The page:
Turns out some of the city's escape room experiences have been operating well below board. An FDNY probe sparked by a fatal escape room tragedy in Europe earlier this year has reportedly turned up a frightening range of infractions, including broken sprinkler systems, blocked egress routes, and exits that—rather than depositing customers directly onto the street, in line with regulations—force them to shimmy through an open window and down a foldable ladder. For example.

Escape rooms, for reference, are physical puzzles wherein you and a group of your friends, coworkers, acquaintances, whoever, pay money to have yourselves sealed inside a room, then negotiate your freedom by cracking a series of clues within a prescribed time period. Ideally, staff should be monitoring the situation somehow, ready to let participants out if things get dicey, but that has not always been the case. In January, for example, five 15-year-old girls died in an escape room in Koszalin, Poland, when a fire broke out in an adjacent room and trapped them inside.

According to FDNY Director of Public Communications Jim Long, the department keeps tabs on trends and has clocked steadily escalating interest in escape rooms in New York City. After the disaster in Poland, the department developed a task force to gauge local escape room safety. The findings do not inspire heaps of confidence: From late February through the end of March, investigators handed out nine summonses and issued 21 violation orders after visiting 22 escape rooms in Manhattan, Staten Island, and Brooklyn. In total, seven businesses have been told to vacate: Four were fully shuttered, and three had some of their rooms shut down.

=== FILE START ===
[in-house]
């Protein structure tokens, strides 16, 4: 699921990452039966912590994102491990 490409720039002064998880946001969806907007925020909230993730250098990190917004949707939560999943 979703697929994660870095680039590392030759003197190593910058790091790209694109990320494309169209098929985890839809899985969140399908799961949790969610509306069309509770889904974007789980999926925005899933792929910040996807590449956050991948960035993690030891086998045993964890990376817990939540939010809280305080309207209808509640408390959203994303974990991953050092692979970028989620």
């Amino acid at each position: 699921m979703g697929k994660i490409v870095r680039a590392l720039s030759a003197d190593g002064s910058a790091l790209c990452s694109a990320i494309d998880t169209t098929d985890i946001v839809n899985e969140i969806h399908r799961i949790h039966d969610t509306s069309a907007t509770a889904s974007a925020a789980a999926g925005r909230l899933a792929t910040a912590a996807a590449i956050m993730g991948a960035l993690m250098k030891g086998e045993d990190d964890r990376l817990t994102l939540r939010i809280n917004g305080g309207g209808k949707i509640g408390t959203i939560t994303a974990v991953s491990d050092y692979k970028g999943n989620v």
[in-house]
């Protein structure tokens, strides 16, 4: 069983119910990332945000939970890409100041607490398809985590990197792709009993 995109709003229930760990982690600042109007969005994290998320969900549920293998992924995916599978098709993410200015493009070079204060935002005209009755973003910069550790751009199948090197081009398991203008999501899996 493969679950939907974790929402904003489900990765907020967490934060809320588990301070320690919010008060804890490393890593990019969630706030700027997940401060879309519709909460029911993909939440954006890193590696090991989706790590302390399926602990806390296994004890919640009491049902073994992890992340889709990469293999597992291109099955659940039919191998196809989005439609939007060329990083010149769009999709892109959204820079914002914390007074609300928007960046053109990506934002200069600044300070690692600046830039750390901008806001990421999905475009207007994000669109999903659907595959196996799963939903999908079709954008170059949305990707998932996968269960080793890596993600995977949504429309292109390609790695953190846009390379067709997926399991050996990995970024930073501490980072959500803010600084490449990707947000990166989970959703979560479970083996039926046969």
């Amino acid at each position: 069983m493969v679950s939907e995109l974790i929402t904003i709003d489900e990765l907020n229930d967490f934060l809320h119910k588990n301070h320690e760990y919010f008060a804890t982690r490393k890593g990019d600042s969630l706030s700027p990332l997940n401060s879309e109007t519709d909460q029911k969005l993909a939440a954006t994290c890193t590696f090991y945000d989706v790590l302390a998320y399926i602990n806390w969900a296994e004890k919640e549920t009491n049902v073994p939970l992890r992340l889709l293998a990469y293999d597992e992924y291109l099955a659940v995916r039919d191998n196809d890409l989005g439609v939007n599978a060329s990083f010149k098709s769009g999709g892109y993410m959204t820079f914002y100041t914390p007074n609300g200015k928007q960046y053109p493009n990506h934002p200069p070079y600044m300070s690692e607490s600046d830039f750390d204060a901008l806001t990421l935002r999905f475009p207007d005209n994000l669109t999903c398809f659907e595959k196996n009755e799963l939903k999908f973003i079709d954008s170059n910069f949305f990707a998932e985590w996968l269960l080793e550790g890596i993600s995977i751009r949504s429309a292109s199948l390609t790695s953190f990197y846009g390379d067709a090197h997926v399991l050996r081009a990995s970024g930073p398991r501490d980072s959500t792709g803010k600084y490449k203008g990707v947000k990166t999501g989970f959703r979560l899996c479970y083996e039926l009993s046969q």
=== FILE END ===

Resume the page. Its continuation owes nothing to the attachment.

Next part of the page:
The businesses that have had either some or all of their game rooms closed include, according to the FDNY:

Escape the Room NYC (24 West 25th Street in Manhattan)—full vacate order

Exit Escape Room NYC (246 West 38th Street in Manhattan)—partial vacate order

Komnata Quest (160 Pearl Street in Manhattan)—full vacate order

Escape Games NYC (79 Leonard Street in Manhattan)—full vacate order

Brooklyn Escape Room (594 Pacific Street in Brooklyn)—partial vacate order

(The Post previously reported that Escape Room NYC at 265 West 37th Street in Manhattan also was closed, but according to the FDNY, that site received a summons but not a vacate order.)

Violations typically had to do with exits, and businesses either operating outside of or entirely without a certificate of occupancy and public assembly. The FDNY also identified a number of design concerns, Long said: items like drapery or tapestries that do not meet the fire code, because the venue owner never got them flameproofed or made fire retardant. Some locations lacked fire extinguishers.

One might think that these are all basic things that would be covered and corrected in an inspection conducted before opening day, but according to Long, "That's one of the things here: They've been operating under the radar."

The FDNY said none of the shuttered locations will be allowed to operate until they address the violations, but did not provide a timeline for how long that might take.